Semantic Search and What it Means to Businesses
As I write this post I am conscious of the fact that we live in unprecedented times. The web, a medium that’s always been hallmarked by speed in development has accelerated its rate of change to such an extent that to miss a day feels like you’ve almost lost touch.
The principal reason for this, is semantic search – a paradigm shift in the fullest sense of the word that’s making itself felt across every business vertical. Because search powers the way we access the web it also changes the way we interact with web technologies. This, in turn impacts upon the way we use it to access services, buy products and find information.
When everything is contextual success online is reduced to the simplicity of meaning (which is where semantics come in) the success of your product or service is guaranteed only when it actually means something to the person who will see it (i.e. it provides an answer to a problem in a transactional or informational way, or it helps them expand their knowledge).
From a purely business point of view the pertinent question at this point is “What do I need to do to make this happen?”
The simplicity of the question hides a complexity of actions required not least because surfacing in search now involves a much more holistic, authentic and yes, honest, approach than ever before with the requirement that a business not only behaves like a person but is also personable.
A tall order? Yes, especially when you consider that you now need to have a set of behaviours that come easy to the individual (who, essentially, is operating using pretty much the same brand dynamic) but are hard to implement for the company or brand:
- Have a clear, distinctive brand voice.
- Project a clear set of values that form a common bond between your business and your prospects.
- Deliver content in multiple channels in a personable, accessible way.
- Deliver content that has real value for the end user.
- Have a strong social media presence.
- Make Google+ central to your social media efforts.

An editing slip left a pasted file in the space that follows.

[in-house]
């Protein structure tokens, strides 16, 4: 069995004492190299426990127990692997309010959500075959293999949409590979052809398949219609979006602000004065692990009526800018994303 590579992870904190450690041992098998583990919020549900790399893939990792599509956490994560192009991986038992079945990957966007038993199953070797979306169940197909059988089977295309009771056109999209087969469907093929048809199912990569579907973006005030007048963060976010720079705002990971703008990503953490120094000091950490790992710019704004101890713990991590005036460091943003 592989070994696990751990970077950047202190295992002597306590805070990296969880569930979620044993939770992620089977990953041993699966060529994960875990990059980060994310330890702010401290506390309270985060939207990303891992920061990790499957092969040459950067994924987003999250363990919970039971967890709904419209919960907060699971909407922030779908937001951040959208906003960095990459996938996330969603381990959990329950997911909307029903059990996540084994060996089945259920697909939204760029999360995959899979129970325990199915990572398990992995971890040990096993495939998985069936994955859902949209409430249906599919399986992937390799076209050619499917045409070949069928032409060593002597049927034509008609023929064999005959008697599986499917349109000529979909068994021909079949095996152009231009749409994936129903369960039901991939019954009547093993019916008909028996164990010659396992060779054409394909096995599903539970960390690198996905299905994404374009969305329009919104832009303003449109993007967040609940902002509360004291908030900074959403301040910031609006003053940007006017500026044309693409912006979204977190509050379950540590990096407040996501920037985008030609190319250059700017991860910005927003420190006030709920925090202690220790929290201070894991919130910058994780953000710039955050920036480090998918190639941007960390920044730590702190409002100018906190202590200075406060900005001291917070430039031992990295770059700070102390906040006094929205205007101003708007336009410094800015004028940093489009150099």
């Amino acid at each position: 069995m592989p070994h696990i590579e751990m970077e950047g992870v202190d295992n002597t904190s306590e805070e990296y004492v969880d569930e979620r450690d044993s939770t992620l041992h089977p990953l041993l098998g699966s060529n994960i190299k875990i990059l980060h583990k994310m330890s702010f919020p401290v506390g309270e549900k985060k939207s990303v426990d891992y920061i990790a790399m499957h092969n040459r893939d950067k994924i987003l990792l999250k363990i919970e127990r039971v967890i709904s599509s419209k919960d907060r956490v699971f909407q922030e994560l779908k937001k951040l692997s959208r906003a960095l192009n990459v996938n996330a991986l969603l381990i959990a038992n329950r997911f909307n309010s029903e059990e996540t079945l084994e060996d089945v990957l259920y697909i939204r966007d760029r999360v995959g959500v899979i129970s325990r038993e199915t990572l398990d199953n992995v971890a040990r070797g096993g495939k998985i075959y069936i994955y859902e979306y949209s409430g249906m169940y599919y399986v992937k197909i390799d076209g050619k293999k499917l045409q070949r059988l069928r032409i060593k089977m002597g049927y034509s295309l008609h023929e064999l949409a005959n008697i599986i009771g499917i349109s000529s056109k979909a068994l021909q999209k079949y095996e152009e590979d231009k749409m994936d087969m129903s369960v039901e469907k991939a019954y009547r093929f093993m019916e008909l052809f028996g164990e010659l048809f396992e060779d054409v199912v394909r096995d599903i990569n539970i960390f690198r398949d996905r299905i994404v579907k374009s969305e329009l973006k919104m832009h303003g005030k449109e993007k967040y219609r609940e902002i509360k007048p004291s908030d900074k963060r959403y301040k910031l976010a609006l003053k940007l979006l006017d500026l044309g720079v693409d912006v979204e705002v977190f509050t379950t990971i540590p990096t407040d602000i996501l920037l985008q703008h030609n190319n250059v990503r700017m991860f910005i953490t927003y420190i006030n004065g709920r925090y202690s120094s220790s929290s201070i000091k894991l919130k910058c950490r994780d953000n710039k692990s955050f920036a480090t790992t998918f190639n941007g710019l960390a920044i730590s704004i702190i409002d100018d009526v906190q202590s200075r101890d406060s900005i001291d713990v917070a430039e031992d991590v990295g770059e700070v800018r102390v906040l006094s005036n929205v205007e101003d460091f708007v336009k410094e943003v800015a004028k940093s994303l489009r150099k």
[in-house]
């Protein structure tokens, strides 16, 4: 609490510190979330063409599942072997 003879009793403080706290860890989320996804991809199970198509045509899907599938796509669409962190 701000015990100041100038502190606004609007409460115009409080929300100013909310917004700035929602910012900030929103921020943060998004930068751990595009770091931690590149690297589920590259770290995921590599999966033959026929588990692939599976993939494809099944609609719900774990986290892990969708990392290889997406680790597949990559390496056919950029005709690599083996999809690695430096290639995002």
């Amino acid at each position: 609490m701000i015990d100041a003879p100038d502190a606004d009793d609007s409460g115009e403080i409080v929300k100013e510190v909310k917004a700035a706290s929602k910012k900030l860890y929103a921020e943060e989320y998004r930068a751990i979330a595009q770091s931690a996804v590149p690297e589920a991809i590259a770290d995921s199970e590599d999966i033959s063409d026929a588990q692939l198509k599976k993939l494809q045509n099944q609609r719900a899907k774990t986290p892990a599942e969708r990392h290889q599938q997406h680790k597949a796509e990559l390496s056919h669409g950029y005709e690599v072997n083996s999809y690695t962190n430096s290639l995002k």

Screenless Computers are Coming
Why is the list above so important? Well, because semantic search is all about a rethinking of the way we interface with computers in order to get information. A lot of the current digital marketing thinking that revolves around search is based on the assumption of the familiar “ten little blue links” and a screen to see it all in.
The move to mobile with its highly contextualized, location-aware search results and the frequently used Google Voice search is challenge enough for most businesses. Take the screen away and suddenly the concept of these “ten little blue links” disappears completely and with it every traditional marketing plan that took search into account.
When the only way to interface with a computer (and the semantic web) is voice, as in a conversation, suddenly being found in search changes from the game of statistical chance it was in the past to a firm recommendation made by an intelligent program.
For that to happen and your business to be recommended you have to have engaged in the activities of the list above long enough for Google to have formed a granular picture of who you are and what you do.
Scott Huffman, head of the Conversation Search group at Google has said that: “It’s now so inexpensive to have a powerful computing device in my car or lapel, that if you think about form factors, they won’t all have keyboards or screens.” When you hear that form factors are changing you know that the characteristics of the semantic web are at play:
- Intense Personalisation
The activities on that list are part of the steps required in order to build your identity and reputation and create high-confidence in who you are, in search. The critical thing here is it has to start now. Building a reputation and an identity takes time. It’s not the kind of thing that will happen overnight regardless of how much manpower and money you’re willing to throw at it.
For the clever marketer and the savvy businessman that process has to start now.